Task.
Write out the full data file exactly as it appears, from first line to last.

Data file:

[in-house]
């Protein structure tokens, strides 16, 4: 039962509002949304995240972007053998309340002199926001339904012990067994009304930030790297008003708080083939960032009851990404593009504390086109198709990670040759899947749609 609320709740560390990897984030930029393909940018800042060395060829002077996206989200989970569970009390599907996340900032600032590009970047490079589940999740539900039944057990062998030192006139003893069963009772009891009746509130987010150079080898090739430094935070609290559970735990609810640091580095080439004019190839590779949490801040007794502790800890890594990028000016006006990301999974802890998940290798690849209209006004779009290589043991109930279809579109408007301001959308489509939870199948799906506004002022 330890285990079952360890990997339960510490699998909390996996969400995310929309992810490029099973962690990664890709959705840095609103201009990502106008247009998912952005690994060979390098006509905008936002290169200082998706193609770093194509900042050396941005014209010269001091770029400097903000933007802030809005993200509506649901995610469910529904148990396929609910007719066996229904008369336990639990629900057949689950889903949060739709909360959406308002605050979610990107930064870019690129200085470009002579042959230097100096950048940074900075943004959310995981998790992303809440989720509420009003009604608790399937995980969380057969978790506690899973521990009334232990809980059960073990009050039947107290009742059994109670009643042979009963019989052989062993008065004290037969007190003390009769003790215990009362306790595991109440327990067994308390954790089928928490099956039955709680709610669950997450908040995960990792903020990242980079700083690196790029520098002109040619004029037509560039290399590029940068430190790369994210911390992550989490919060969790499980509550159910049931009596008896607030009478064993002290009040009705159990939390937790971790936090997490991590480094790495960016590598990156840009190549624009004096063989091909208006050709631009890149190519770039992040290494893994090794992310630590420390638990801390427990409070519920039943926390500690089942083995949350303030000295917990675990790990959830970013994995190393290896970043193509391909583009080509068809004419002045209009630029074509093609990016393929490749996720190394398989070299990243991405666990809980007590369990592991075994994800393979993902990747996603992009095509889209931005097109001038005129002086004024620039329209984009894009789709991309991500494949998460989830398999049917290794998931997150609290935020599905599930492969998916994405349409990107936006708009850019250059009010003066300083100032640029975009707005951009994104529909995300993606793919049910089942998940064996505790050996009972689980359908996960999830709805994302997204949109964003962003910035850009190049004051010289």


[in-house]
């Protein structure tokens, strides 16, 4: 039962509002949304995240972007053998309340002199926001339904012990067994009304930030790297008003708080083939960032009851990404593009504390086109198709990670040759899947749609 609320709740560390990897984030930029393909940018800042060395060829002077996206989200989970569970009390599907996340900032600032590009970047490079589940999740539900039944057990062998030192006139003893069963009772009891009746509130987010150079080898090739430094935070609290559970735990609810640091580095080439004019190839590779949490801040007794502790800890890594990028000016006006990301999974802890998940290798690849209209006004779009290589043991109930279809579109408007301001959308489509939870199948799906506004002022 330890285990079952360890990997339960510490699998909390996996969400995310929309992810490029099973962690990664890709959705840095609103201009990502106008247009998912952005690994060979390098006509905008936002290169200082998706193609770093194509900042050396941005014209010269001091770029400097903000933007802030809005993200509506649901995610469910529904148990396929609910007719066996229904008369336990639990629900057949689950889903949060739709909360959406308002605050979610990107930064870019690129200085470009002579042959230097100096950048940074900075943004959310995981998790992303809440989720509420009003009604608790399937995980969380057969978790506690899973521990009334232990809980059960073990009050039947107290009742059994109670009643042979009963019989052989062993008065004290037969007190003390009769003790215990009362306790595991109440327990067994308390954790089928928490099956039955709680709610669950997450908040995960990792903020990242980079700083690196790029520098002109040619004029037509560039290399590029940068430190790369994210911390992550989490919060969790499980509550159910049931009596008896607030009478064993002290009040009705159990939390937790971790936090997490991590480094790495960016590598990156840009190549624009004096063989091909208006050709631009890149190519770039992040290494893994090794992310630590420390638990801390427990409070519920039943926390500690089942083995949350303030000295917990675990790990959830970013994995190393290896970043193509391909583009080509068809004419002045209009630029074509093609990016393929490749996720190394398989070299990243991405666990809980007590369990592991075994994800393979993902990747996603992009095509889209931005097109001038005129002086004024620039329209984009894009789709991309991500494949998460989830398999049917290794998931997150609290935020599905599930492969998916994405349409990107936006708009850019250059009010003066300083100032640029975009707005951009994104529909995300993606793919049910089942998940064996505790050996009972689980359908996960999830709805994302997204949109964003962003910035850009190049004051010289």